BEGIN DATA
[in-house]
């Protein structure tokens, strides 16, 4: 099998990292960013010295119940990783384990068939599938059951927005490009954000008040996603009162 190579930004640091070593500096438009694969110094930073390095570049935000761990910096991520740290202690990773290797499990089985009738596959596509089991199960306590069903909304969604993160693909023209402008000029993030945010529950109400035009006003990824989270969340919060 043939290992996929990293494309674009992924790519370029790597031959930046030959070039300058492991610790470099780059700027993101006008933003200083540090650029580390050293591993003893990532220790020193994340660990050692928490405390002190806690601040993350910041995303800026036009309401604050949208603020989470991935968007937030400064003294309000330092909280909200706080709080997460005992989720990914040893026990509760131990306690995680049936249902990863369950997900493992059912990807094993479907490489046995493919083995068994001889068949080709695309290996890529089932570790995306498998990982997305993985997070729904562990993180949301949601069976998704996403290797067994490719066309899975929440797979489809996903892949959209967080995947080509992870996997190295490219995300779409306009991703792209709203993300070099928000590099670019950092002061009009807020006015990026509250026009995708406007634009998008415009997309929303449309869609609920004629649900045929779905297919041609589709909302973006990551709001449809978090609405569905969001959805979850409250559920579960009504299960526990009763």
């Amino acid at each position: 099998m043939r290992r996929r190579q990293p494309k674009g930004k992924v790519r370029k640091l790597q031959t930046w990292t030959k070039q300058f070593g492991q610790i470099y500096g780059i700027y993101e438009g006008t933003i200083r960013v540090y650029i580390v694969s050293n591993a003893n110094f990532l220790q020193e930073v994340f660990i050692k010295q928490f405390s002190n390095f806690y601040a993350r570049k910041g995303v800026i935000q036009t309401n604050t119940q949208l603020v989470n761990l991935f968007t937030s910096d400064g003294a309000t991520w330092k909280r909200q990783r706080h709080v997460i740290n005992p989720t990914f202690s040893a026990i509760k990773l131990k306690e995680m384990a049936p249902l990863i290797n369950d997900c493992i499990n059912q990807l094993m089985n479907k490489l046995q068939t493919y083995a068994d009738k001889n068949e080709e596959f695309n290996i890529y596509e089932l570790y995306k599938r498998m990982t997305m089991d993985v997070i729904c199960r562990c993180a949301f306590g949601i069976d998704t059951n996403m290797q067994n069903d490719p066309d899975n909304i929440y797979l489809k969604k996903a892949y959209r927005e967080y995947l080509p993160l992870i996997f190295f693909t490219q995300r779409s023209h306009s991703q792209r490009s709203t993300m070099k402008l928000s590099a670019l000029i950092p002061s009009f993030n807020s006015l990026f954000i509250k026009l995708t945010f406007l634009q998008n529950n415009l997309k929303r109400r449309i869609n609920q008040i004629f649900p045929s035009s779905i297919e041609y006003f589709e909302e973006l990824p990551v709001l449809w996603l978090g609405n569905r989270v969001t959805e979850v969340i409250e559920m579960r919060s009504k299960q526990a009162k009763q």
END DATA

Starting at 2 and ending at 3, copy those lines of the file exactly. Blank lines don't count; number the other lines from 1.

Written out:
């Protein structure tokens, strides 16, 4: 099998990292960013010295119940990783384990068939599938059951927005490009954000008040996603009162 190579930004640091070593500096438009694969110094930073390095570049935000761990910096991520740290202690990773290797499990089985009738596959596509089991199960306590069903909304969604993160693909023209402008000029993030945010529950109400035009006003990824989270969340919060 043939290992996929990293494309674009992924790519370029790597031959930046030959070039300058492991610790470099780059700027993101006008933003200083540090650029580390050293591993003893990532220790020193994340660990050692928490405390002190806690601040993350910041995303800026036009309401604050949208603020989470991935968007937030400064003294309000330092909280909200706080709080997460005992989720990914040893026990509760131990306690995680049936249902990863369950997900493992059912990807094993479907490489046995493919083995068994001889068949080709695309290996890529089932570790995306498998990982997305993985997070729904562990993180949301949601069976998704996403290797067994490719066309899975929440797979489809996903892949959209967080995947080509992870996997190295490219995300779409306009991703792209709203993300070099928000590099670019950092002061009009807020006015990026509250026009995708406007634009998008415009997309929303449309869609609920004629649900045929779905297919041609589709909302973006990551709001449809978090609405569905969001959805979850409250559920579960009504299960526990009763």
């Amino acid at each position: 099998m043939r290992r996929r190579q990293p494309k674009g930004k992924v790519r370029k640091l790597q031959t930046w990292t030959k070039q300058f070593g492991q610790i470099y500096g780059i700027y993101e438009g006008t933003i200083r960013v540090y650029i580390v694969s050293n591993a003893n110094f990532l220790q020193e930073v994340f660990i050692k010295q928490f405390s002190n390095f806690y601040a993350r570049k910041g995303v800026i935000q036009t309401n604050t119940q949208l603020v989470n761990l991935f968007t937030s910096d400064g003294a309000t991520w330092k909280r909200q990783r706080h709080v997460i740290n005992p989720t990914f202690s040893a026990i509760k990773l131990k306690e995680m384990a049936p249902l990863i290797n369950d997900c493992i499990n059912q990807l094993m089985n479907k490489l046995q068939t493919y083995a068994d009738k001889n068949e080709e596959f695309n290996i890529y596509e089932l570790y995306k599938r498998m990982t997305m089991d993985v997070i729904c199960r562990c993180a949301f306590g949601i069976d998704t059951n996403m290797q067994n069903d490719p066309d899975n909304i929440y797979l489809k969604k996903a892949y959209r927005e967080y995947l080509p993160l992870i996997f190295f693909t490219q995300r779409s023209h306009s991703q792209r490009s709203t993300m070099k402008l928000s590099a670019l000029i950092p002061s009009f993030n807020s006015l990026f954000i509250k026009l995708t945010f406007l634009q998008n529950n415009l997309k929303r109400r449309i869609n609920q008040i004629f649900p045929s035009s779905i297919e041609y006003f589709e909302e973006l990824p990551v709001l449809w996603l978090g609405n569905r989270v969001t959805e979850v969340i409250e559920m579960r919060s009504k299960q526990a009162k009763q």